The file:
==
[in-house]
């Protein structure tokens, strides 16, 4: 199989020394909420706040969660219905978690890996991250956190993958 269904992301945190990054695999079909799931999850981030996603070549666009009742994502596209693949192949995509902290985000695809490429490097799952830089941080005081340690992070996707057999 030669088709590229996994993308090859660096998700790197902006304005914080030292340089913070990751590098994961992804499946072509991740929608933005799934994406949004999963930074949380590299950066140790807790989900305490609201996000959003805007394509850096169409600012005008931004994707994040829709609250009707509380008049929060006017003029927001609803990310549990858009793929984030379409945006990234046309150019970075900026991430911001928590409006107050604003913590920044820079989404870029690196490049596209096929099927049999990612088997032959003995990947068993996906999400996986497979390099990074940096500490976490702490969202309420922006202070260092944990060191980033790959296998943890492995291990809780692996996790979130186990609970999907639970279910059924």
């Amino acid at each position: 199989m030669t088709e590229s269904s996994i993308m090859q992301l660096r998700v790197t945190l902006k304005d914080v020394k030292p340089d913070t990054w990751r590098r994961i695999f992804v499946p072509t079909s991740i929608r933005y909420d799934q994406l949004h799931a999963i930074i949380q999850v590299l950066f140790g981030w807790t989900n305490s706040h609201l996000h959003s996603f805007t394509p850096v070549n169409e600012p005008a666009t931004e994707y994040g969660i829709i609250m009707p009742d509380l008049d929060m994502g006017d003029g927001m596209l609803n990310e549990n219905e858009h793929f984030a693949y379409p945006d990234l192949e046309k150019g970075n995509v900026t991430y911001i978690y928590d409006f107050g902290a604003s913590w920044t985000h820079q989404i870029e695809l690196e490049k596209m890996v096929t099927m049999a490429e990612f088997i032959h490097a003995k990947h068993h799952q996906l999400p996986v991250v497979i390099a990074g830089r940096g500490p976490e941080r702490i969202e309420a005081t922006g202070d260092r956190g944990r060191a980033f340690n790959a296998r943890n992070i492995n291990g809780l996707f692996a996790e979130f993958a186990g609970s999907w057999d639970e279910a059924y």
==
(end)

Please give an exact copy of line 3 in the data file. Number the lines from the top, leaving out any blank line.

């Amino acid at each position: 199989m030669t088709e590229s269904s996994i993308m090859q992301l660096r998700v790197t945190l902006k304005d914080v020394k030292p340089d913070t990054w990751r590098r994961i695999f992804v499946p072509t079909s991740i929608r933005y909420d799934q994406l949004h799931a999963i930074i949380q999850v590299l950066f140790g981030w807790t989900n305490s706040h609201l996000h959003s996603f805007t394509p850096v070549n169409e600012p005008a666009t931004e994707y994040g969660i829709i609250m009707p009742d509380l008049d929060m994502g006017d003029g927001m596209l609803n990310e549990n219905e858009h793929f984030a693949y379409p945006d990234l192949e046309k150019g970075n995509v900026t991430y911001i978690y928590d409006f107050g902290a604003s913590w920044t985000h820079q989404i870029e695809l690196e490049k596209m890996v096929t099927m049999a490429e990612f088997i032959h490097a003995k990947h068993h799952q996906l999400p996986v991250v497979i390099a990074g830089r940096g500490p976490e941080r702490i969202e309420a005081t922006g202070d260092r956190g944990r060191a980033f340690n790959a296998r943890n992070i492995n291990g809780l996707f692996a996790e979130f993958a186990g609970s999907w057999d639970e279910a059924y």